The purpose of this Guide is to assist you in giving clear instructions in connection with the preparation of your Will.
We suggest you consider the following in advance of your visit to our office:
An individual, charity or other party who receives something from a Will.
A gift left in a Will. It can be:
An addition or amendment to an existing Will.
A ratification by the appropriate Sheriff Court of an appointment of an Executor by a deceased in his Will. This term is known as probate in England.
The total value of everything owned at the time of death.
The person or people you choose to carry out the instructions of your Will. They can be a relative, a friend or your solicitor.
The person and people preferred by parents to look after their children in the event of their death.
The term used when someone dies without making a Will.
A tax deducted from estates with a value of more than a specific amount or nil-rate band set by the Government. Money left to your spouse or a charity is exempt. If your spouse pre-deceased you and did not use up their full inheritance tax allowance, the balance of their allowance will be available to your estate at the rate prevailing at your death.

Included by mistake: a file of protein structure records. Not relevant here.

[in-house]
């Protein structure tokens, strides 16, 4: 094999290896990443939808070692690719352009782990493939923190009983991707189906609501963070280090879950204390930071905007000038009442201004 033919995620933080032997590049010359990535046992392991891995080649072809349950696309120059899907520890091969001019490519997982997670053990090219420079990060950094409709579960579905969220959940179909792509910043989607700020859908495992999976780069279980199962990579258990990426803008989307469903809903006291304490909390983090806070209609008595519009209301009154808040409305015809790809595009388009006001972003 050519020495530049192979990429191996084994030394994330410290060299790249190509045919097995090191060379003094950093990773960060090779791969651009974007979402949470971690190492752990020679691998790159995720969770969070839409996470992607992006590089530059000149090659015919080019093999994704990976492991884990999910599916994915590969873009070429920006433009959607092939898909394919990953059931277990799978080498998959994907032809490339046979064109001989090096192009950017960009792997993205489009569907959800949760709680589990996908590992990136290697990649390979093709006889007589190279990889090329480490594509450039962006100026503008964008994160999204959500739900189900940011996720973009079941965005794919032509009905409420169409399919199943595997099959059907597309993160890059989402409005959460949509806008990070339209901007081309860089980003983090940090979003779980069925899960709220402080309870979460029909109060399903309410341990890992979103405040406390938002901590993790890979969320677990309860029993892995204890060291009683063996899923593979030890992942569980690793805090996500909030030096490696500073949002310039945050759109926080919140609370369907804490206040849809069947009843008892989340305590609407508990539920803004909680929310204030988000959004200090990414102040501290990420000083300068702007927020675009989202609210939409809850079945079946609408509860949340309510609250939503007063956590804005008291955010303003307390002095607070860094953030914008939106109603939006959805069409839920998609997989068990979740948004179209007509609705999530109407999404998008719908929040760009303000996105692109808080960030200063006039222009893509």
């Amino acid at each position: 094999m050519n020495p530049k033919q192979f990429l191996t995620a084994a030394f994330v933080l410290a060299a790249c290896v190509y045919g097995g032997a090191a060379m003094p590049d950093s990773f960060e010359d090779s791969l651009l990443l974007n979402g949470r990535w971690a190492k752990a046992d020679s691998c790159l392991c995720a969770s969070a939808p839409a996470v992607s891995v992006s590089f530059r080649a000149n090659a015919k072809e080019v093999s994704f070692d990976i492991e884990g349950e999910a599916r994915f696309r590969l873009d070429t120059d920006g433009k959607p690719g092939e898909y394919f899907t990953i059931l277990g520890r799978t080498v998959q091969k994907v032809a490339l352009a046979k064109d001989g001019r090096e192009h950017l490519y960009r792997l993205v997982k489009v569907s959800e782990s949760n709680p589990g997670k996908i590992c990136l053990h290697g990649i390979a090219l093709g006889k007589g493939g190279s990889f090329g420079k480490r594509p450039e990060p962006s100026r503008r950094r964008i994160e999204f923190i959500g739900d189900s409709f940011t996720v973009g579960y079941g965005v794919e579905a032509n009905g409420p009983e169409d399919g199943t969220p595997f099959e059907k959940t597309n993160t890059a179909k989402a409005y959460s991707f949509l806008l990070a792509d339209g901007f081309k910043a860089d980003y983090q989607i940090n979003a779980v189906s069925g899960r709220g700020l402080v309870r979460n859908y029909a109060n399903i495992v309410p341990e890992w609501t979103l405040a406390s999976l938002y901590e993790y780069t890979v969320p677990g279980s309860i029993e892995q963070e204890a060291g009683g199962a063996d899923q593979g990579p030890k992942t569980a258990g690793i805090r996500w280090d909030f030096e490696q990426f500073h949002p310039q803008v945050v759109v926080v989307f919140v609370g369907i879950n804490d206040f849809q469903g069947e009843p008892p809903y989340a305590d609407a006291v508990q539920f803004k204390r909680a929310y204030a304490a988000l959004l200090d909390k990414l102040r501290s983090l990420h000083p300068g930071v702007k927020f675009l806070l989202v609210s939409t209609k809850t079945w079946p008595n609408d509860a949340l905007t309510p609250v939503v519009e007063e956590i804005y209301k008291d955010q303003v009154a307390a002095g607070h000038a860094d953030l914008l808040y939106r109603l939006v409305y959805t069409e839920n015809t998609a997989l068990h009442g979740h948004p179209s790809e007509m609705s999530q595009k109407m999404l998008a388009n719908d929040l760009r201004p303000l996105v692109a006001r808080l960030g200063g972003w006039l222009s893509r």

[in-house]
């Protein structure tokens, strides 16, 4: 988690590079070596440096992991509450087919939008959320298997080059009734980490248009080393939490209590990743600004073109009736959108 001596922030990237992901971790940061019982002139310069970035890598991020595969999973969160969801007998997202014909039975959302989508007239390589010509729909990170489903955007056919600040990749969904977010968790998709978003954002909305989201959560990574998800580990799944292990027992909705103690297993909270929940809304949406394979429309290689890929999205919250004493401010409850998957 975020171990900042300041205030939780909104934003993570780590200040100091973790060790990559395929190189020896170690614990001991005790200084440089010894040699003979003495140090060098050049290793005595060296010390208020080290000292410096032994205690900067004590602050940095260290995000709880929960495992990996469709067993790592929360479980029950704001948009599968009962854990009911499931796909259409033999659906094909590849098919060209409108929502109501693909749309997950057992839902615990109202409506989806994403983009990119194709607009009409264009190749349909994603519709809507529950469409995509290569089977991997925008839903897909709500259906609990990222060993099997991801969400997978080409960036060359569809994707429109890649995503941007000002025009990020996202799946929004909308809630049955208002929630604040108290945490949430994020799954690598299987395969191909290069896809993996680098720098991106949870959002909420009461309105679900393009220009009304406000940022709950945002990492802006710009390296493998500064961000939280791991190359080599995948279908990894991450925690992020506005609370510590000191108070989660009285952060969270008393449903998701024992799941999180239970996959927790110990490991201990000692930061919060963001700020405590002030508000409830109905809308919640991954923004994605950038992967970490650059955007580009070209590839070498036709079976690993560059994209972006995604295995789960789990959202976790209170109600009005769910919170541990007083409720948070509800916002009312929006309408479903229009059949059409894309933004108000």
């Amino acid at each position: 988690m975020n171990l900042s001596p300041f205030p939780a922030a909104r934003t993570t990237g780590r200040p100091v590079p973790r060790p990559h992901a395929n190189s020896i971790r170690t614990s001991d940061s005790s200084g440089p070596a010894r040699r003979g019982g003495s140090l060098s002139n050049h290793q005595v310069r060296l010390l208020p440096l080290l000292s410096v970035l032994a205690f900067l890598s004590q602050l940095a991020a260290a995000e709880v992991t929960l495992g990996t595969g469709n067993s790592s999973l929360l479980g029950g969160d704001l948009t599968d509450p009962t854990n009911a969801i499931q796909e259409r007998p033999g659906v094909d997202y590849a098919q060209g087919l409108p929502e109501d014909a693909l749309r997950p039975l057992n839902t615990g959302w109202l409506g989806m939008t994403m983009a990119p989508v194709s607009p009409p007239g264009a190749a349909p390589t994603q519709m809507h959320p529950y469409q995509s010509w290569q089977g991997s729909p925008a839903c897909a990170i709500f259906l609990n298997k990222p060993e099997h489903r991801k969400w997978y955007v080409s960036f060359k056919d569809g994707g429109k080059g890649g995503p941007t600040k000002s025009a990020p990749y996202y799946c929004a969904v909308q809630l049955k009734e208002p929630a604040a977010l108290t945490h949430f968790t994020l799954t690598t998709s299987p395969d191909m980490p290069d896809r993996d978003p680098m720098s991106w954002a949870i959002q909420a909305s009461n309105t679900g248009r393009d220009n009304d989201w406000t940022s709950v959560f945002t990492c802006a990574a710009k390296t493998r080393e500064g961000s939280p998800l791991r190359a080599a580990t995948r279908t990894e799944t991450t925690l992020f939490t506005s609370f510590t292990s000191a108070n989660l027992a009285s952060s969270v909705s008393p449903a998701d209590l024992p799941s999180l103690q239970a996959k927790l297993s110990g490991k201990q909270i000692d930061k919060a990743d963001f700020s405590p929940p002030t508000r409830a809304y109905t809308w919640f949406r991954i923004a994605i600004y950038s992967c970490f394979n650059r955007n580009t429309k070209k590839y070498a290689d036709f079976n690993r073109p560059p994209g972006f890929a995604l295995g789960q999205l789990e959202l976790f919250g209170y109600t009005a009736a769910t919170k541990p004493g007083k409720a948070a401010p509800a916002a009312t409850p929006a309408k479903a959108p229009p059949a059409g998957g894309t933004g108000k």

The person making the Will.
An arrangement you can make in your Will to administer part of your assets after your death.
Under Scots Law, the surviving spouse or civil partner and the children of the deceased person can have certain rights in their estate. These are called Prior and Legal Rights. Such rights are unique aspects of our legal system.
When there is no Will, a surviving spouse/civil partner is entitled to Prior Rights and these are as follows:-
Whether there is a Will or not, the surviving spouse/civil partner and children are entitled to Legal Rights and these are as follows:-
A surviving spouse/civil partner is entitled to a one-half share of the net moveable estate if there are no surviving children. If there are surviving children, the right reduces to a one-third share of the net moveable estate.
Children are entitled to share in a one-half share of the net moveable estate if there is no surviving spouse/civil partner. If there is a surviving spouse/civil partner this right reduces to share in a one-third share of the net moveable estate.
Legal Rights claims only apply to what is termed as “moveable” estate. This includes banks and building society balances, shareholdings and investments, household contents and furniture, cars etc, but excludes land and buildings.
These rights can be claimed for up to 20 years after the date of death.
The act or process of officially proving the authenticity and validity of a will. See ‘confirmation’ above for the Scottish equivalent.